Many individuals on campus are frustrated by the amount of unsolicited mail they receive. Not only are some of these advertisements and other announcements bothersome, but they also waste heaps of paper, ink, and toner — not to mention the time and money spent printing, delivering, and recycling these announcements. According to The Center for a New American Dream (whose mission is to advance sustainability by shifting the way we consume), reducing unsolicited mail can have big environmental benefits. Did you know:
- Americans spend over 8 months of our lives opening junk mail.
- Over 100 million trees are cut down annually to produce unsolicited mail. That’s the equivalent of completely deforesting the Adirondacks in only 3 years.
- 44% of unsolicited mail is never even opened.
- Only 1 in 5 pieces of junk mail is recycled.
- Over 5.6 million tons of paper promotions are landfilled each year.
- Americans pay $370 million annually to dispose of unsolicited mail.
It is no wonder so many faculty, staff, and students are unnerved by the amount of unsolicited mail we receive. But what can you do? Below are a few tips:
1) Reduce it on campus. Did you know that Colgate has five separate mail distribution lists?
- Distribution A goes to every employee on campus (~940 mailings)
- Distribution B goes to every faculty member on campus (~540 mailings)
- Distribution C goes to every faculty member and administrator (~610 mailings)
- Distribution D goes to each department (one per department or ~115 mailings)
- Distribution E goes to each student (~2,900 mailings)
If you are producing mail to be distributed on campus, you can easily change your campus distribution list from mailing list A to mailing list D and save over 800 pieces of mail. Alternatively, if you receive unsolicited campus mail from a campus department or program, contact them with a gentle reminder to switch their distribution list. This small change can significantly reduce the amount of paper used, the associated costs to a department and our university’s carbon footprint.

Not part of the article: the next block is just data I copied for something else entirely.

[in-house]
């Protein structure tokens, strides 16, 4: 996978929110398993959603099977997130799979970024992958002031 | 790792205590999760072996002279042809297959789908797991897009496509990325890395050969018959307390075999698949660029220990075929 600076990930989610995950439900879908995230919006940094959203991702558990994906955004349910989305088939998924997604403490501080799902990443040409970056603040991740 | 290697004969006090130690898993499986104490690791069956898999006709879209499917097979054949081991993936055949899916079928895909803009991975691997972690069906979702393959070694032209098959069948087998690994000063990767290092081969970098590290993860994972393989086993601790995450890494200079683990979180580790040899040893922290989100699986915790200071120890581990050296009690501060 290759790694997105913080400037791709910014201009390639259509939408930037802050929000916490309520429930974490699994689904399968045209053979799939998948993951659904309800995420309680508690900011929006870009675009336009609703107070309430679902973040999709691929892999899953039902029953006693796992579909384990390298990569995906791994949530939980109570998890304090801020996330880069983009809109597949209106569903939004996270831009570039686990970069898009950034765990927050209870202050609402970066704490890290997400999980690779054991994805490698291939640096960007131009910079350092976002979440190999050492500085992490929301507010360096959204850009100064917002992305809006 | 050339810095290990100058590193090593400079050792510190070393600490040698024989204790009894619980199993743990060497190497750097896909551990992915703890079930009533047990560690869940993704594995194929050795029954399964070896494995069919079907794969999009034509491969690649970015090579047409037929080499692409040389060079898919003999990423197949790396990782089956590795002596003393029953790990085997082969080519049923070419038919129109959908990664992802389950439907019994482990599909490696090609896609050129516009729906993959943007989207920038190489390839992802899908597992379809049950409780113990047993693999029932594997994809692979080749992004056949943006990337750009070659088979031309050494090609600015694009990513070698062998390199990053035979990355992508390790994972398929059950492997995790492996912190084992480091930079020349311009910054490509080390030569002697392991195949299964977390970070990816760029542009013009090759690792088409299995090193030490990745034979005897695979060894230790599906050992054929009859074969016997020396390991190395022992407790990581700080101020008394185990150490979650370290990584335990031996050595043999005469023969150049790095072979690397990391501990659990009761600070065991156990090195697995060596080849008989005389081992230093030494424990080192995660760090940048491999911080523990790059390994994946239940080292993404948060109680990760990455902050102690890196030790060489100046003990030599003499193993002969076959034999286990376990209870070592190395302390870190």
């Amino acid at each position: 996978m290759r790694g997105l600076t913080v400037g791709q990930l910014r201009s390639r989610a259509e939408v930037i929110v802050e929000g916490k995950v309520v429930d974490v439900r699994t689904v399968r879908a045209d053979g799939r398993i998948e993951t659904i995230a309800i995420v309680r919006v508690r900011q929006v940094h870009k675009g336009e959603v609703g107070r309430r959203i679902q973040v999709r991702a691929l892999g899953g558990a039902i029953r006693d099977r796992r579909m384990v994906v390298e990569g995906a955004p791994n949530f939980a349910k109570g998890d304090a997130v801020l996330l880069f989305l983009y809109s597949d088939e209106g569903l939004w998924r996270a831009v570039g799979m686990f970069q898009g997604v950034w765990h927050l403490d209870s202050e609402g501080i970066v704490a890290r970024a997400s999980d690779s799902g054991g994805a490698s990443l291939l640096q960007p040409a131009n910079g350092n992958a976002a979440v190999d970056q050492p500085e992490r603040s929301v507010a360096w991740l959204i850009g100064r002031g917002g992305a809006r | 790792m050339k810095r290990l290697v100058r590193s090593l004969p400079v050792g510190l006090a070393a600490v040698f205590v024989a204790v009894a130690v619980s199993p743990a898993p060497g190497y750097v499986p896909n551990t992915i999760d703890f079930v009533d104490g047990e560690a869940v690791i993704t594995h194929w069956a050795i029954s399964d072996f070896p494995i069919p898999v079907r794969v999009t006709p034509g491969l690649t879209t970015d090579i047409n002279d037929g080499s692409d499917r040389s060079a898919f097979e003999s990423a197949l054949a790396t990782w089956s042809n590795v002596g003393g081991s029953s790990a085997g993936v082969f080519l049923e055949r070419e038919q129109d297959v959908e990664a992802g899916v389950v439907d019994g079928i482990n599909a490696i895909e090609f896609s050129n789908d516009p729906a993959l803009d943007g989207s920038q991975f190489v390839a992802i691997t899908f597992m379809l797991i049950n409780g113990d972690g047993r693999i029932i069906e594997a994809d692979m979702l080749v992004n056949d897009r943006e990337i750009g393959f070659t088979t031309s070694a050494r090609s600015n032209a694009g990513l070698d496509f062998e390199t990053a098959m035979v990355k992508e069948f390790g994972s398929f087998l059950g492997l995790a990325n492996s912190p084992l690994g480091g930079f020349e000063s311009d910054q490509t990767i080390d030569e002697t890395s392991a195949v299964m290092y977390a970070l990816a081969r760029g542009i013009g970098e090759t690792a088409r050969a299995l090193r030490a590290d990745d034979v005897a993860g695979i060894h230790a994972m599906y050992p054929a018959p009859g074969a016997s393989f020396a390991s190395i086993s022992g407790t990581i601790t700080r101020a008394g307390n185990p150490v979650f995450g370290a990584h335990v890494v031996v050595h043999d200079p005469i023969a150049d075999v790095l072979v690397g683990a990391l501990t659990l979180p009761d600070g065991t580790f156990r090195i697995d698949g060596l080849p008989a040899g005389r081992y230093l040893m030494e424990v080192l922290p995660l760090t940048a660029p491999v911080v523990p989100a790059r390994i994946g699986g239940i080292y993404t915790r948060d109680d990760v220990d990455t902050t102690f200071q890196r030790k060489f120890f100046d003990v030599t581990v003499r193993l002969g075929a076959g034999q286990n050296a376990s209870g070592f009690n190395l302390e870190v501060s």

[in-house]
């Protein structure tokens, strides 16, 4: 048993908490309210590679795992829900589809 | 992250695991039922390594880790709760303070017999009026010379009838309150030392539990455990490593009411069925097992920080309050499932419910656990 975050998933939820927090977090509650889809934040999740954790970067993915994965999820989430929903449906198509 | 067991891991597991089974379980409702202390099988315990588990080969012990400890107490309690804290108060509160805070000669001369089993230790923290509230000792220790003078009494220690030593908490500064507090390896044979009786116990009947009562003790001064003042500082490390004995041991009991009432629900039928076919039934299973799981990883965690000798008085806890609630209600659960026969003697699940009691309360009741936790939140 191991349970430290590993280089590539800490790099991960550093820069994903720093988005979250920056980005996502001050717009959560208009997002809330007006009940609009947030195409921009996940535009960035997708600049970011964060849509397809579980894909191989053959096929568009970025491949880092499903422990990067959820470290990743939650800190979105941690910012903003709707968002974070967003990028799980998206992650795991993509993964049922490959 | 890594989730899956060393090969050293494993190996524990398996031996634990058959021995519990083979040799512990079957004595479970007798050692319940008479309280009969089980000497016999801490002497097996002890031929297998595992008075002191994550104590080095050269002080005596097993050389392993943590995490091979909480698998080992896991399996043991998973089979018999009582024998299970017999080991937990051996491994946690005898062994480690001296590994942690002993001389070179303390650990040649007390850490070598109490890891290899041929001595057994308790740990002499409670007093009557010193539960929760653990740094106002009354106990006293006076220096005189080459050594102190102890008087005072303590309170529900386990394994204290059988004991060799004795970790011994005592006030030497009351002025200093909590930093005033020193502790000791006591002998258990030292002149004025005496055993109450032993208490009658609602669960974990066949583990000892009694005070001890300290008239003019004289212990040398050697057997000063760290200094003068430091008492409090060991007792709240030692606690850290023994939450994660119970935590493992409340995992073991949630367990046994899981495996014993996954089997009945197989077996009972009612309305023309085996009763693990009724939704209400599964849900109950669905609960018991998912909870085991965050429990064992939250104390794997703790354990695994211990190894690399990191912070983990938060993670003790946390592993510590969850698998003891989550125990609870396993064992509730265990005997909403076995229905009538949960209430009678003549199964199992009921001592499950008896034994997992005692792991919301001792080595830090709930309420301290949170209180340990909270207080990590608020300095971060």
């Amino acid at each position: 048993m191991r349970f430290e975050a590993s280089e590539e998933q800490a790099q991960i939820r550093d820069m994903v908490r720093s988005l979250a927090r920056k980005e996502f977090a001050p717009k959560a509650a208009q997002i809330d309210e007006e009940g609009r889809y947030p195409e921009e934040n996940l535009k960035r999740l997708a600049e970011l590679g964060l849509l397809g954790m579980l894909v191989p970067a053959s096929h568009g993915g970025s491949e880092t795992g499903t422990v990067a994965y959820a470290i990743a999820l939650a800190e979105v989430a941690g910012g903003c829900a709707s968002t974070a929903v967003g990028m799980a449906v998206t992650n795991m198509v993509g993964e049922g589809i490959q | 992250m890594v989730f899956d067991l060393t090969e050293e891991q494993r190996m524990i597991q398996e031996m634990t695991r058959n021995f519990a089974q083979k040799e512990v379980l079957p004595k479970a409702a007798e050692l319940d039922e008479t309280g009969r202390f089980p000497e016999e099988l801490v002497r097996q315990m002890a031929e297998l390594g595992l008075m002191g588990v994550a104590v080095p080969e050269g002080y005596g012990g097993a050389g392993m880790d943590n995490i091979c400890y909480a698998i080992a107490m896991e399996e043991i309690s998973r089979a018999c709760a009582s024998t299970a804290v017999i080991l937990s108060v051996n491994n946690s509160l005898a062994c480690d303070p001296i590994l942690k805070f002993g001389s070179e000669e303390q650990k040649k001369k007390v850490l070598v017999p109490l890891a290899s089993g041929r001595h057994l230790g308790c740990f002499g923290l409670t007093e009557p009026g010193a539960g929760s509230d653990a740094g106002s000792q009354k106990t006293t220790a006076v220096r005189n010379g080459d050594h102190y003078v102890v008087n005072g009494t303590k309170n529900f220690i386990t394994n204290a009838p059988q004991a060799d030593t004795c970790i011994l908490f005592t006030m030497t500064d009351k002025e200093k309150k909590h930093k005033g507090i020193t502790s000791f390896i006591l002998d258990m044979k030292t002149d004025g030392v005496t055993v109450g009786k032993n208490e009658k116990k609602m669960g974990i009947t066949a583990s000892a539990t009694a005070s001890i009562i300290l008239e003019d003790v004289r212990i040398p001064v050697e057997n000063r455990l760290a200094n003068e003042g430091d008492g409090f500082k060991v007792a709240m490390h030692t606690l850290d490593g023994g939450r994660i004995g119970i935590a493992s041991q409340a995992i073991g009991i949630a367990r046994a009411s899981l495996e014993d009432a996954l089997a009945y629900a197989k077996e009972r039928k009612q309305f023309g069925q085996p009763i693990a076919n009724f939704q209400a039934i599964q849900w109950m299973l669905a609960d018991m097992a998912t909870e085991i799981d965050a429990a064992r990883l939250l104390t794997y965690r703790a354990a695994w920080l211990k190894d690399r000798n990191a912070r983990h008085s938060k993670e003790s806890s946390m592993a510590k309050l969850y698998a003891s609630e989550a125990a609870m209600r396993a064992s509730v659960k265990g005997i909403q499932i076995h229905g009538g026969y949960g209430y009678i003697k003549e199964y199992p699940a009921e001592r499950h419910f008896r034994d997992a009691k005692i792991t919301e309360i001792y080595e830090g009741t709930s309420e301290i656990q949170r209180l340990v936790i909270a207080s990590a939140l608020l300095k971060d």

2) Make it eco-friendly. In the event that you need to produce campus mail, use FSC® Certified paper stock. This will significantly reduce the environmental (and social) impacts of producing your mail by ensuring your products come from responsibly managed forests. You can also opt to use soy-based inks. These environmentally friendly inks are renewable, biodegradable and more easily removed during the recycling process. They often produce a richer pigment quality, as well.
3) Recycle it. When you dispose of your mail, please be sure to recycle it in one of the paper recycling bins located in your building.
4) Cut down on mail from outside marketers. If you receive campus mail from outside marketers or organizations, try this:
- Register for the National Do Not Mail List. This free service is quick and easy and gives you the option to continue to receive mailings of your choice. DirectMail.com will contact you every six months via e-mail so you can review and update your preferences. Visit DirectMail.com to register at http://www.directmail.com/mail_preference/.
- Ask companies to stop sending you catalogs. If you receive unwanted catalogs or other mail from specific sources, call the toll-free customer service number to request that your name be removed from their mailing list. Also, make your request via e-mail from the company’s website. Have the mailing label handy when you call, or attach a picture of it to your email. No doubt this takes time, but think of all the time you save by not having to deal with unwanted catalogs that routinely show up on campus. Also, Catalog Choice offers a free service that sends opt-out requests for individual companies on your behalf.
- At home, if you receive unwanted mail from credit card companies, call 1-888-OPT OUT (or 1-888-567-8688) 24 hours a day. One short call will remove your name and address from Equifax, TransUnion, Experian and Innovis!
Do you have other ideas on how to reduce or eliminate unsolicited mail? Please share!
Have other questions about recycling on campus? Visit our FAQ post!
Thanks for doing your part to save resources and reduce waste on campus and at home!